Hospice patients are responsible for Medicare co-insurance payments for drugs and respite care, and the hospice may charge the patient for these co-insurance payments. However, the co-insurance payments for drugs are limited to the lesser of $5 or 5% of the cost of the drugs to the hospice, and the co-insurance payments for respite care are generally 5% of the payment made by Medicare for such services. 42 C.F.R. § 418.400.

The Medicare and Medicaid programs require institutional health care providers, including hospice organizations, to file an enrollment application in order to qualify to receive the programs’ benefits. As part of these enrollment applications, the hospice providers certify that they will comply with Medicare and Medicaid laws, regulations, and program instructions, and further certify that they understand that payment of a claim by Medicare and Medicaid is conditioned upon the claim and underlying transaction complying with such program laws and requirements. The Medicare Enrollment Application which hospice providers must execute, Form CMS-855A, states in part as follows: “I agree to abide by the Medicare laws, regulations and program instructions that apply to this provider. The Medicare laws, regulations, and program instructions are available through the Medicare contractor. I understand that payment of a claim by Medicare is conditioned upon the claim and the underlying transaction complying with such laws, regulations, and program instructions (including, but not limited to, the Federal AKS and Stark laws), and on the provider’s compliance with all applicable conditions of participation in Medicare.”

Hospices are generally required to bill Medicare on a monthly basis. See the Medicare Claims Processing Manual, at Chapter 11 – Processing Hospice Claims, in Section 90 – Frequency of Billing. Hospices generally file their hospice Medicare claims with their Fiscal Intermediary or Medicare Carrier pursuant to the CMS Claims Manual Form CMS 1450 (sometime also called a Form UB-04 or Form UB-92), either in paper or electronic form. These claim forms contain representations and certifications which state in pertinent part that: (1) misrepresentations or falsifications of essential information may serve as the basis for civil monetary penalties and criminal convictions; (2) submission of the claim constitutes certification that the billing information is true, accurate and complete; (3) the submitter did not knowingly or recklessly disregard or misrepresent or conceal material facts; (4) all required physician certifications and re-certifications are on file; (5) all required patient signatures are on file; and, (6) for Medicaid purposes, the submitter understands that because payment and satisfaction of this claim will be from Federal and State funds, any false statements, documents, or concealment of a material fact are subject to prosecution under applicable Federal or State Laws.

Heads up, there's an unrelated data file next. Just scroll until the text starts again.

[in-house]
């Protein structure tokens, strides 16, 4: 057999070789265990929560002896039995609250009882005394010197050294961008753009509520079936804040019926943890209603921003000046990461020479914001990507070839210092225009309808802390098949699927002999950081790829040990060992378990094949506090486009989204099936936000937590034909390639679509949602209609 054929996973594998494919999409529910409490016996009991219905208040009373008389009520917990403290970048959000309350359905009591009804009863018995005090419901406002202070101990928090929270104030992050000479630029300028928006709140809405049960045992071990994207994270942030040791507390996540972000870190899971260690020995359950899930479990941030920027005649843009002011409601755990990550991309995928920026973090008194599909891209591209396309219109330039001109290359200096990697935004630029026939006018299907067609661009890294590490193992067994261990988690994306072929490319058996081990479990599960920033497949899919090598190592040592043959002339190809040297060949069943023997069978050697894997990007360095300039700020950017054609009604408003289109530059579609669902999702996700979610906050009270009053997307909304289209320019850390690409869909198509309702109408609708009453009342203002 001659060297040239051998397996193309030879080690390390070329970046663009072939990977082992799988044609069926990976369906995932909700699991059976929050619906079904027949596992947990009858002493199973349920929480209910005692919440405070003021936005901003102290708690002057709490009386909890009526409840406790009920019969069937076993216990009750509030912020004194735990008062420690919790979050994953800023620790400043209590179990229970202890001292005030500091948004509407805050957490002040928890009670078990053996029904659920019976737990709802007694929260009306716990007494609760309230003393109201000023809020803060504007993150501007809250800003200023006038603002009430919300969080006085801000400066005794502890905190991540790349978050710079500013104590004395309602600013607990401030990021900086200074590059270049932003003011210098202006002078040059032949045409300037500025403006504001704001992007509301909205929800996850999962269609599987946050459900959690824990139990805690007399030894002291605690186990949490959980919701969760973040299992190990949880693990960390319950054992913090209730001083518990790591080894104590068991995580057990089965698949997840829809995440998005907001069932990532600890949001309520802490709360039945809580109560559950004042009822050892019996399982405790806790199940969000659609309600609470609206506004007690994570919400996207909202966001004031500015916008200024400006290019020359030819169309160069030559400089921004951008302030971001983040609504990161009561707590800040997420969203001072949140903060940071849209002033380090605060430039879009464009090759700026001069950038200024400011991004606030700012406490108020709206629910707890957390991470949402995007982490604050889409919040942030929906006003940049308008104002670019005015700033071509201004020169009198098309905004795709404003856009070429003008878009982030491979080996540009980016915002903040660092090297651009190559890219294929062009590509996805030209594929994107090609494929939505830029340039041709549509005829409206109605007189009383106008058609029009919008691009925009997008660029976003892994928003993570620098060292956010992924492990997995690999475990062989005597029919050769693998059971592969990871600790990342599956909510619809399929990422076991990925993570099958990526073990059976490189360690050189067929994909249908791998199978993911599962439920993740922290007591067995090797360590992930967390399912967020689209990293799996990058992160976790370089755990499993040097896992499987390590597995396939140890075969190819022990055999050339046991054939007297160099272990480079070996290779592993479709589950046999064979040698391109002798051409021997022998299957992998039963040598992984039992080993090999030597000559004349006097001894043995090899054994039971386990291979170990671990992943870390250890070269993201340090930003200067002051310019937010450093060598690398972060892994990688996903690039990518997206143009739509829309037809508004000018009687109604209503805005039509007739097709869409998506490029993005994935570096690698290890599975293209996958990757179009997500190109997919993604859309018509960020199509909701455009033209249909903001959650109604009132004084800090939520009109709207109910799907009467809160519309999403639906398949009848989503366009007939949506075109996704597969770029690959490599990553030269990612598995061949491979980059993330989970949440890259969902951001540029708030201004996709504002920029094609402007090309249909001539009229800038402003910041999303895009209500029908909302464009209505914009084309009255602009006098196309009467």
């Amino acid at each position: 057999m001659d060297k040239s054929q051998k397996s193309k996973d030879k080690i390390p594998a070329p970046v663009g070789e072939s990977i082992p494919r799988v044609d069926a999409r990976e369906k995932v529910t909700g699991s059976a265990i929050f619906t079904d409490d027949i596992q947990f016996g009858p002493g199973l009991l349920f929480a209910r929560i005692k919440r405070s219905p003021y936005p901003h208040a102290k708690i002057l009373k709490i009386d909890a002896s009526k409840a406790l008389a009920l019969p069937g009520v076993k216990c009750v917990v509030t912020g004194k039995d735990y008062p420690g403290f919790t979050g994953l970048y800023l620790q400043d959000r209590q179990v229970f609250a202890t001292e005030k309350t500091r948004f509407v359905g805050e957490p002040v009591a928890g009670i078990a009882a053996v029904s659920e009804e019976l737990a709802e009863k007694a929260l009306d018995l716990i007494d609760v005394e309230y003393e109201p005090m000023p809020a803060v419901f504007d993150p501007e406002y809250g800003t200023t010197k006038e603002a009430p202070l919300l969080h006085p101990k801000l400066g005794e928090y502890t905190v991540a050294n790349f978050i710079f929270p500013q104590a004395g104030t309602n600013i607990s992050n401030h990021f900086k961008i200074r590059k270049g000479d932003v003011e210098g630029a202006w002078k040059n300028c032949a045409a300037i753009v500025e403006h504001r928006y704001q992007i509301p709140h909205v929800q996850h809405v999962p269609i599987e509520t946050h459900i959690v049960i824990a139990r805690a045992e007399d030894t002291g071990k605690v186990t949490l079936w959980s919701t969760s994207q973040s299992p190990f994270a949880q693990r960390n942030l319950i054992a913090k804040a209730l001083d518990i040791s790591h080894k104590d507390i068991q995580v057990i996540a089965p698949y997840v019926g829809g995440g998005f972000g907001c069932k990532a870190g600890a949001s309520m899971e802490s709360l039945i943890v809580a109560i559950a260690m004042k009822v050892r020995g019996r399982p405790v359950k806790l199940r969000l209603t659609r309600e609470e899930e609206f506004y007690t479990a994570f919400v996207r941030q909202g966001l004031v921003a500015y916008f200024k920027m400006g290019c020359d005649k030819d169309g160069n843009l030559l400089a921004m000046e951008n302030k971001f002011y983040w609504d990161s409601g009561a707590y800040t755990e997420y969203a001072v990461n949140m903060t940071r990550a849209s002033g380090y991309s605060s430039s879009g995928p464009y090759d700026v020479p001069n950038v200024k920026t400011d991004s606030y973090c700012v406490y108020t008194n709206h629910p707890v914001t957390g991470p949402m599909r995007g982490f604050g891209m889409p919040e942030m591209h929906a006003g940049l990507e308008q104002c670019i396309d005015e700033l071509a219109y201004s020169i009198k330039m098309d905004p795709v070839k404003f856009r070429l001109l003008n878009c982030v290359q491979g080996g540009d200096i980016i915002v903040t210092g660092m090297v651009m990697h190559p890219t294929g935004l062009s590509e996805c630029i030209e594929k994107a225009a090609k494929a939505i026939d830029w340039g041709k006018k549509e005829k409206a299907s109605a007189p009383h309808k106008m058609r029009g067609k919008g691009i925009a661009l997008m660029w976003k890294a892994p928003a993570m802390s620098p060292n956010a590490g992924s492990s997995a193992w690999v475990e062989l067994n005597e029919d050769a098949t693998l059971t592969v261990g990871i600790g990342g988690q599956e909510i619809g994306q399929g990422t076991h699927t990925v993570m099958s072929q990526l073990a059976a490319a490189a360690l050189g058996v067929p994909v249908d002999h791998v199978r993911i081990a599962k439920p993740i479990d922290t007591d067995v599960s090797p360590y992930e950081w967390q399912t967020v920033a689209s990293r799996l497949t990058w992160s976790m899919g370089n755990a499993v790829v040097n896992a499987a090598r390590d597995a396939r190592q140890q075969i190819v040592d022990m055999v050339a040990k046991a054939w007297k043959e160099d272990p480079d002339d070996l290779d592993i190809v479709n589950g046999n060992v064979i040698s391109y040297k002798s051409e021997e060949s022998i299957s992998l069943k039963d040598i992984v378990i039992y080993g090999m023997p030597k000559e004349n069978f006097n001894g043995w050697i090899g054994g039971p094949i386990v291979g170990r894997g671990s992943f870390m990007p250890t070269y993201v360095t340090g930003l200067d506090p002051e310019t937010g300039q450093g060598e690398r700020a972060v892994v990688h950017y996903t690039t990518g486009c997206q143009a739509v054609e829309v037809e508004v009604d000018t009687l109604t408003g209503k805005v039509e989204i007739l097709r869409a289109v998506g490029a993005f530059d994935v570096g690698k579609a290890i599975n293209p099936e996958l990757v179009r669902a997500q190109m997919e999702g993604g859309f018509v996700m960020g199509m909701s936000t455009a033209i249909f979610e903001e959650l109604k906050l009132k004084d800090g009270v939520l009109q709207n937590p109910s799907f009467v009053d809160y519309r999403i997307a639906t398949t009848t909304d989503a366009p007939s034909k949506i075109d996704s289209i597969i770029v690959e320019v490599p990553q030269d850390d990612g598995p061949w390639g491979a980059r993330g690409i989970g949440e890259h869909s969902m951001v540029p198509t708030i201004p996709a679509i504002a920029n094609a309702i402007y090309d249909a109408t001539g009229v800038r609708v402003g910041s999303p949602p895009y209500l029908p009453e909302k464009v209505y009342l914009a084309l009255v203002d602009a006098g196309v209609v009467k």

Hospices must also file with CMS an annual cost and data report of Medicare payments received. 42 U.S.C. § 1395f(i)(3); 42 U.S.C. § 1395x(d)(d)(4). The annual hospice cost and data reports, Form CMS 1984-99, contain representations and certifications which state in pertinent part that: (1) misrepresentations or falsifications of information contained in the cost report may be punishable by criminal, civil and administrative actions, including fines and/or imprisonment; (2) if any services identified in the report were the product of a direct or indirect kickback or were otherwise illegal, then criminal, civil and administrative actions may result, including fines and/or imprisonment; (3) the report is a true, correct and complete statement prepared from the books and records of the provider in accordance with applicable instructions, except as noted; and, (4) the signing officer is familiar with the laws and regulations regarding the provision of health care services and that the services identified in this cost report were provided in compliance with such laws and regulations.

Hospice Anti-Fraud Enforcement Statutes

There are a number of federal criminal, civil and administrative enforcement provisions set forth in the Medicare statutes which are aimed at preventing fraudulent conduct, including hospice fraud, and which help maintain program integrity and compliance. Some of the more prominent enforcement provisions of the Medicare statutes include the following: 42 U.S.C. § 1320a-7b (Criminal fraud and anti-kickback penalties); 42 U.S.C. § 1320a-7a and 42 U.S.C. § 1320a-8 (Civil monetary penalties for fraud); 42 U.S.C. § 1320a-7 (Administrative exclusions from participation in Medicare/Medicaid programs for fraud); 42 U.S.C. § 1320a-4 (Administrative subpoena power for the Comptroller General).

Other criminal enforcement provisions which are used to combat Medicare and Medicaid fraud, including hospice fraud, include the following: 18 U.S.C. § 1347 (General health care fraud criminal statute); 21 U.S.C. §§ 353, 333 (Prescription Drug Marketing Act); 18 U.S.C. § 669 (Theft or Embezzlement in Connection with Health Care); 18 U.S.C. § 1035 (False statements relating to Health Care); 18 U.S.C. § 2 (Aiding and Abetting); 18 U.S.C. § 3 (Accessory after the Fact); 18 U.S.C. § 4 (Misprision of a Felony); 18 U.S.C. § 286 (Conspiracy to defraud the Government with respect to Claims); 18 U.S.C. § 287 (False, Fictitious or Fraudulent Claims); 18 U.S.C. § 371 (Criminal Conspiracy); 18 U.S.C. § 1001 (False Statements); 18 U.S.C. § 1341 (Mail Fraud); 18 U.S.C. § 1343 (Wire Fraud); 18 U.S.C. § 1956 (Money Laundering); 18 U.S.C. § 1957 (Money Laundering); and, 18 U.S.C. § 1964 (Racketeer Influenced and Corrupt Organizations (“RICO”)).

The False Claims Act (FCA)